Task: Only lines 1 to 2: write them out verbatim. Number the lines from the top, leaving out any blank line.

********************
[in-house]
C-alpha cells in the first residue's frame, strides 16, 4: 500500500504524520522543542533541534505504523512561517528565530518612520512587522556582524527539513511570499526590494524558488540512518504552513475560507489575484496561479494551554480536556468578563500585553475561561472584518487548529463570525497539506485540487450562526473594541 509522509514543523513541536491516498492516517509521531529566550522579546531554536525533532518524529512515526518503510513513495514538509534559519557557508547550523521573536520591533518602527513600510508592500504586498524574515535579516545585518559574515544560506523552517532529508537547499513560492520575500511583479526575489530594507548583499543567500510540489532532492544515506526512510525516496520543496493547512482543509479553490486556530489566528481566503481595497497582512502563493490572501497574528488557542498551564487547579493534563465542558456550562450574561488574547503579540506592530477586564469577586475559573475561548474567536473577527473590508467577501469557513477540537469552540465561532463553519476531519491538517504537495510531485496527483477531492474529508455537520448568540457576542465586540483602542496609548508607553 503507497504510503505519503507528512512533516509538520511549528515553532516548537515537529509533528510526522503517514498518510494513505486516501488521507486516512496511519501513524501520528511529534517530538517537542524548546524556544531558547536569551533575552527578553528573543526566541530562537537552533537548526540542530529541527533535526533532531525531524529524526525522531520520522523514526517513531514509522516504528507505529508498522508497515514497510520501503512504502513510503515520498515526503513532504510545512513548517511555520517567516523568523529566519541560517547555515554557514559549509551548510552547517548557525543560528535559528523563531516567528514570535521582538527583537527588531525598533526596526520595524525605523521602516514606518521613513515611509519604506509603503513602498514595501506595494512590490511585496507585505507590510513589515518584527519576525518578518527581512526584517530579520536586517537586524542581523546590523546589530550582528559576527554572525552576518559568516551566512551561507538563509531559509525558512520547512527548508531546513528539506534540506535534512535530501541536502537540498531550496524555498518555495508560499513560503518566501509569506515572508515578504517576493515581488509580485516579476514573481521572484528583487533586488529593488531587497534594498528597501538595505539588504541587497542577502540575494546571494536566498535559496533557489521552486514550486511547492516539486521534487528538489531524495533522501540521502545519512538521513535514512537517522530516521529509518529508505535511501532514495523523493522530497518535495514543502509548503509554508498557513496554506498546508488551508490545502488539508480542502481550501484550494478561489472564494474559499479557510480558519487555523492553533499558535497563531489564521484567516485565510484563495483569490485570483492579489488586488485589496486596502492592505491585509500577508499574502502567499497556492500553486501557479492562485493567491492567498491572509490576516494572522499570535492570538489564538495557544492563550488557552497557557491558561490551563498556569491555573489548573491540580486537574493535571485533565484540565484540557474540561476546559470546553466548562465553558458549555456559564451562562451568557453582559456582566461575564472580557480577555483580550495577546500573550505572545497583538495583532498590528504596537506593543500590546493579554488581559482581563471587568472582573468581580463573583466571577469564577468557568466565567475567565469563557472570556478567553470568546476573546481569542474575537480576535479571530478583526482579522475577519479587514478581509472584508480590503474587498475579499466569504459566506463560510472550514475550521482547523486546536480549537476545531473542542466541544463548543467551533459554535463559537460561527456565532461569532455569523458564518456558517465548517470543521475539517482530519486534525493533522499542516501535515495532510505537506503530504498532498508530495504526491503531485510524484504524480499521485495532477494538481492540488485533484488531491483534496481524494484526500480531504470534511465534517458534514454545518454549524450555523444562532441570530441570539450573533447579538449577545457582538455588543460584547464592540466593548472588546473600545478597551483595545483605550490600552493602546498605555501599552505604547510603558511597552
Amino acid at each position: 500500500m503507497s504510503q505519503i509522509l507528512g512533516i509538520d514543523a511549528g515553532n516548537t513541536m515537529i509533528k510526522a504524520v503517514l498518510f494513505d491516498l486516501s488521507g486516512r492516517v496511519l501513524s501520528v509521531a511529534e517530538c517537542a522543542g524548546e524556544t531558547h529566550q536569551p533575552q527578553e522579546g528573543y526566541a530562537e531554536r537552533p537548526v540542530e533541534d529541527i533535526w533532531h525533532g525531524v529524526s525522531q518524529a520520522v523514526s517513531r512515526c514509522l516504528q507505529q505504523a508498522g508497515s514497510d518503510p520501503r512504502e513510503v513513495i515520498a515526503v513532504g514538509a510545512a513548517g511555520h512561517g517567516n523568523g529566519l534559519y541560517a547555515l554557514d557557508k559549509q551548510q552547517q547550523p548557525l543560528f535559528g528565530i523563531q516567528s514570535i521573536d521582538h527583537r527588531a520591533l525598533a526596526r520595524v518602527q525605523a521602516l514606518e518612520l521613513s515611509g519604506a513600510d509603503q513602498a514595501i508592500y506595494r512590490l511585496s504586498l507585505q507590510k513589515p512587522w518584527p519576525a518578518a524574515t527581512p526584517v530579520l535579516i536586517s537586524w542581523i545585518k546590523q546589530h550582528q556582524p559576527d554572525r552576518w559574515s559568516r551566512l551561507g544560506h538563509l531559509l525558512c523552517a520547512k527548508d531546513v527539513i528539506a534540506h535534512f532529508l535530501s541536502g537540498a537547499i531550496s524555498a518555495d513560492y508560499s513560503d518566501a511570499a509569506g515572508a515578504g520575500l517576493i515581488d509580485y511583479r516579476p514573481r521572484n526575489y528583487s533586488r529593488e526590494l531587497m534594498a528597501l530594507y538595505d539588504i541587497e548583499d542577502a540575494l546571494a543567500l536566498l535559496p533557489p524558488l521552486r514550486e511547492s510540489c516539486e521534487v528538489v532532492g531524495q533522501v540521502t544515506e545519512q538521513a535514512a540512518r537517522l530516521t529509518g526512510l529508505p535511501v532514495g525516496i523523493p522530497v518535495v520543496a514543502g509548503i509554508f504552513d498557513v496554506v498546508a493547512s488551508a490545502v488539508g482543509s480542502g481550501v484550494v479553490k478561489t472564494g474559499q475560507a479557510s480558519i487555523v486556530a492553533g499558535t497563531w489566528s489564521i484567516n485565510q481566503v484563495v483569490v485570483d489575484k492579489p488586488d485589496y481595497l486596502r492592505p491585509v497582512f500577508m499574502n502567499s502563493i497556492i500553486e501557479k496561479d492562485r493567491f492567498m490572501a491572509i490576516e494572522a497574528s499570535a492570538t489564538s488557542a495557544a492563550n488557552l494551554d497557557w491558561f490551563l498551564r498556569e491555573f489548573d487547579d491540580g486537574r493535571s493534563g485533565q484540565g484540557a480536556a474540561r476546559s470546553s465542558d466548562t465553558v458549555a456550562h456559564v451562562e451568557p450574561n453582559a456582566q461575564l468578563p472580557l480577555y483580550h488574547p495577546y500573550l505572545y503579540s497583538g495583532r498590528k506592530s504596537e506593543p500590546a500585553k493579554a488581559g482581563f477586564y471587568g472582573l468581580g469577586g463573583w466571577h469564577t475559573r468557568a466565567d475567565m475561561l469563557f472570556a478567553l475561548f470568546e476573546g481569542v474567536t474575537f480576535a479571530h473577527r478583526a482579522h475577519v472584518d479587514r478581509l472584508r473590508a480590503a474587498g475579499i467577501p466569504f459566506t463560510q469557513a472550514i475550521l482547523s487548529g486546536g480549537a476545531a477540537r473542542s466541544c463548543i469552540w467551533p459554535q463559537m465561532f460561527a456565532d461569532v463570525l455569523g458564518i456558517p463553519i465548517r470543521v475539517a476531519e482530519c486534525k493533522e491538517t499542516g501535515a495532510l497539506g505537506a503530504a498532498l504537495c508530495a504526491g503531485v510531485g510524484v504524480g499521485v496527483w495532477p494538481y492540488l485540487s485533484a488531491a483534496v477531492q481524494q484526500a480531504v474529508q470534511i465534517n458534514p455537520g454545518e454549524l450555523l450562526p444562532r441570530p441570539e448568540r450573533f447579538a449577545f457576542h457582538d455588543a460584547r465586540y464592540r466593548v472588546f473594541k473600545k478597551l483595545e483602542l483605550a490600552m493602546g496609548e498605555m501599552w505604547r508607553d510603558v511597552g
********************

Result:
[in-house]
C-alpha cells in the first residue's frame, strides 16, 4: 500500500504524520522543542533541534505504523512561517528565530518612520512587522556582524527539513511570499526590494524558488540512518504552513475560507489575484496561479494551554480536556468578563500585553475561561472584518487548529463570525497539506485540487450562526473594541 509522509514543523513541536491516498492516517509521531529566550522579546531554536525533532518524529512515526518503510513513495514538509534559519557557508547550523521573536520591533518602527513600510508592500504586498524574515535579516545585518559574515544560506523552517532529508537547499513560492520575500511583479526575489530594507548583499543567500510540489532532492544515506526512510525516496520543496493547512482543509479553490486556530489566528481566503481595497497582512502563493490572501497574528488557542498551564487547579493534563465542558456550562450574561488574547503579540506592530477586564469577586475559573475561548474567536473577527473590508467577501469557513477540537469552540465561532463553519476531519491538517504537495510531485496527483477531492474529508455537520448568540457576542465586540483602542496609548508607553 503507497504510503505519503507528512512533516509538520511549528515553532516548537515537529509533528510526522503517514498518510494513505486516501488521507486516512496511519501513524501520528511529534517530538517537542524548546524556544531558547536569551533575552527578553528573543526566541530562537537552533537548526540542530529541527533535526533532531525531524529524526525522531520520522523514526517513531514509522516504528507505529508498522508497515514497510520501503512504502513510503515520498515526503513532504510545512513548517511555520517567516523568523529566519541560517547555515554557514559549509551548510552547517548557525543560528535559528523563531516567528514570535521582538527583537527588531525598533526596526520595524525605523521602516514606518521613513515611509519604506509603503513602498514595501506595494512590490511585496507585505507590510513589515518584527519576525518578518527581512526584517530579520536586517537586524542581523546590523546589530550582528559576527554572525552576518559568516551566512551561507538563509531559509525558512520547512527548508531546513528539506534540506535534512535530501541536502537540498531550496524555498518555495508560499513560503518566501509569506515572508515578504517576493515581488509580485516579476514573481521572484528583487533586488529593488531587497534594498528597501538595505539588504541587497542577502540575494546571494536566498535559496533557489521552486514550486511547492516539486521534487528538489531524495533522501540521502545519512538521513535514512537517522530516521529509518529508505535511501532514495523523493522530497518535495514543502509548503509554508498557513496554506498546508488551508490545502488539508480542502481550501484550494478561489472564494474559499479557510480558519487555523492553533499558535497563531489564521484567516485565510484563495483569490485570483492579489488586488485589496486596502492592505491585509500577508499574502502567499497556492500553486501557479492562485493567491492567498491572509490576516494572522499570535492570538489564538495557544492563550488557552497557557491558561490551563498556569491555573489548573491540580486537574493535571485533565484540565484540557474540561476546559470546553466548562465553558458549555456559564451562562451568557453582559456582566461575564472580557480577555483580550495577546500573550505572545497583538495583532498590528504596537506593543500590546493579554488581559482581563471587568472582573468581580463573583466571577469564577468557568466565567475567565469563557472570556478567553470568546476573546481569542474575537480576535479571530478583526482579522475577519479587514478581509472584508480590503474587498475579499466569504459566506463560510472550514475550521482547523486546536480549537476545531473542542466541544463548543467551533459554535463559537460561527456565532461569532455569523458564518456558517465548517470543521475539517482530519486534525493533522499542516501535515495532510505537506503530504498532498508530495504526491503531485510524484504524480499521485495532477494538481492540488485533484488531491483534496481524494484526500480531504470534511465534517458534514454545518454549524450555523444562532441570530441570539450573533447579538449577545457582538455588543460584547464592540466593548472588546473600545478597551483595545483605550490600552493602546498605555501599552505604547510603558511597552